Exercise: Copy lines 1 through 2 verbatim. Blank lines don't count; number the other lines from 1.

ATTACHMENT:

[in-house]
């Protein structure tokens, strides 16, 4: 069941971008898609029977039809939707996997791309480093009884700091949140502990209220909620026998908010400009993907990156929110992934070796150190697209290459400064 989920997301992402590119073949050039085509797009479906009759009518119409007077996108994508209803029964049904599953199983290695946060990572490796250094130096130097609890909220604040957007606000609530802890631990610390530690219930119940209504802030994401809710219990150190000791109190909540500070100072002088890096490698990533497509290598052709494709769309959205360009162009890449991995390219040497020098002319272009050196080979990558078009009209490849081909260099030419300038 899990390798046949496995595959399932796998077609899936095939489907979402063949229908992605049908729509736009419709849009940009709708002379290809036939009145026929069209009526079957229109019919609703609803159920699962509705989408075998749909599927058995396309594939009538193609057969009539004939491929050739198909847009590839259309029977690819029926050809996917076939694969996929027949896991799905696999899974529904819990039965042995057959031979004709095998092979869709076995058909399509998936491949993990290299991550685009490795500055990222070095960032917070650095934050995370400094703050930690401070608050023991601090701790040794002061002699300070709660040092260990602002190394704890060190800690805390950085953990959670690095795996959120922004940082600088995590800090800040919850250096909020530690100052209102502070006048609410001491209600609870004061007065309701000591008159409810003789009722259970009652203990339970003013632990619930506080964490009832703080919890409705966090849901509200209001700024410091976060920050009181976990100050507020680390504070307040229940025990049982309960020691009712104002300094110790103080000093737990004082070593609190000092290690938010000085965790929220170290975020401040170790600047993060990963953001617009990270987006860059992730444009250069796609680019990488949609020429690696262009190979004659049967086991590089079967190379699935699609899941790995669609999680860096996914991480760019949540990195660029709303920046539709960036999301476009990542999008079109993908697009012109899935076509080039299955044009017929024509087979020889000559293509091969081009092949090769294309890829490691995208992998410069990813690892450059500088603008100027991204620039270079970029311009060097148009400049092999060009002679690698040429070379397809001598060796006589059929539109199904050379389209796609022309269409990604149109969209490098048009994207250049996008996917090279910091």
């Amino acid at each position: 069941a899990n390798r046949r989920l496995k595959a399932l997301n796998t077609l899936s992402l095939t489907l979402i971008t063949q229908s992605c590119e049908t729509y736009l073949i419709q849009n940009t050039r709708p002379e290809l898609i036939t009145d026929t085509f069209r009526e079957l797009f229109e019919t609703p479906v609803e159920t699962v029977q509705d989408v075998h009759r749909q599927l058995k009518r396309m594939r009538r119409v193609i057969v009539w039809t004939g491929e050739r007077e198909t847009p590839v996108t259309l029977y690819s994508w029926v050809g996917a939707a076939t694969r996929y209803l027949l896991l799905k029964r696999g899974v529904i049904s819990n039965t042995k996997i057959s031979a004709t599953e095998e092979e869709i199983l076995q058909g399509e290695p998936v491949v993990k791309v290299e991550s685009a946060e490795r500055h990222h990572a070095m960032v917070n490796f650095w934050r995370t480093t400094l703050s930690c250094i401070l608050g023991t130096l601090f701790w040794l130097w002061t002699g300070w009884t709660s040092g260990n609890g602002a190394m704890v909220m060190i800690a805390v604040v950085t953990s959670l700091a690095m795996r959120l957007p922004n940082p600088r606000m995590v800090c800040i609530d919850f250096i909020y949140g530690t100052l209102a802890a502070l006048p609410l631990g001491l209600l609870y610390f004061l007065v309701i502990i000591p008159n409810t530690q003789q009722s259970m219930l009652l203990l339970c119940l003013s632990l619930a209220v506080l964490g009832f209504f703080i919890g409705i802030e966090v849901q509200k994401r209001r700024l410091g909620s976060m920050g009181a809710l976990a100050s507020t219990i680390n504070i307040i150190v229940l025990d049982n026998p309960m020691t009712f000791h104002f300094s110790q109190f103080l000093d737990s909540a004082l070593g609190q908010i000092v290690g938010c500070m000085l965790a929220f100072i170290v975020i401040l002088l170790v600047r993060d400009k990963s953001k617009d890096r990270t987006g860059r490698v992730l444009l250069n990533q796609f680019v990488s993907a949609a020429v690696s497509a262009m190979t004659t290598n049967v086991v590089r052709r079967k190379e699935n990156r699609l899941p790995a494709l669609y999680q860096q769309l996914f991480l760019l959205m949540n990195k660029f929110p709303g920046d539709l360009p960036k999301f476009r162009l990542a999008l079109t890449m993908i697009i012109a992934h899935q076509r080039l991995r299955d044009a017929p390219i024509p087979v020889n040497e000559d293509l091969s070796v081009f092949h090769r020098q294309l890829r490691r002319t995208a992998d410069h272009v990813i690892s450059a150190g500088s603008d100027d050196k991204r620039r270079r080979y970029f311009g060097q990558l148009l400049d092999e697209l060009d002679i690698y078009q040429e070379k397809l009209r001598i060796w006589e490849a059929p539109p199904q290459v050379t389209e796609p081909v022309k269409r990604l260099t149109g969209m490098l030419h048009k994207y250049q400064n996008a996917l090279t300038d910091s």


[in-house]
């Protein structure tokens, strides 16, 4: 069941971008898609029977039809939707996997791309480093009884700091949140502990209220909620026998908010400009993907990156929110992934070796150190697209290459400064 989920997301992402590119073949050039085509797009479906009759009518119409007077996108994508209803029964049904599953199983290695946060990572490796250094130096130097609890909220604040957007606000609530802890631990610390530690219930119940209504802030994401809710219990150190000791109190909540500070100072002088890096490698990533497509290598052709494709769309959205360009162009890449991995390219040497020098002319272009050196080979990558078009009209490849081909260099030419300038 899990390798046949496995595959399932796998077609899936095939489907979402063949229908992605049908729509736009419709849009940009709708002379290809036939009145026929069209009526079957229109019919609703609803159920699962509705989408075998749909599927058995396309594939009538193609057969009539004939491929050739198909847009590839259309029977690819029926050809996917076939694969996929027949896991799905696999899974529904819990039965042995057959031979004709095998092979869709076995058909399509998936491949993990290299991550685009490795500055990222070095960032917070650095934050995370400094703050930690401070608050023991601090701790040794002061002699300070709660040092260990602002190394704890060190800690805390950085953990959670690095795996959120922004940082600088995590800090800040919850250096909020530690100052209102502070006048609410001491209600609870004061007065309701000591008159409810003789009722259970009652203990339970003013632990619930506080964490009832703080919890409705966090849901509200209001700024410091976060920050009181976990100050507020680390504070307040229940025990049982309960020691009712104002300094110790103080000093737990004082070593609190000092290690938010000085965790929220170290975020401040170790600047993060990963953001617009990270987006860059992730444009250069796609680019990488949609020429690696262009190979004659049967086991590089079967190379699935699609899941790995669609999680860096996914991480760019949540990195660029709303920046539709960036999301476009990542999008079109993908697009012109899935076509080039299955044009017929024509087979020889000559293509091969081009092949090769294309890829490691995208992998410069990813690892450059500088603008100027991204620039270079970029311009060097148009400049092999060009002679690698040429070379397809001598060796006589059929539109199904050379389209796609022309269409990604149109969209490098048009994207250049996008996917090279910091």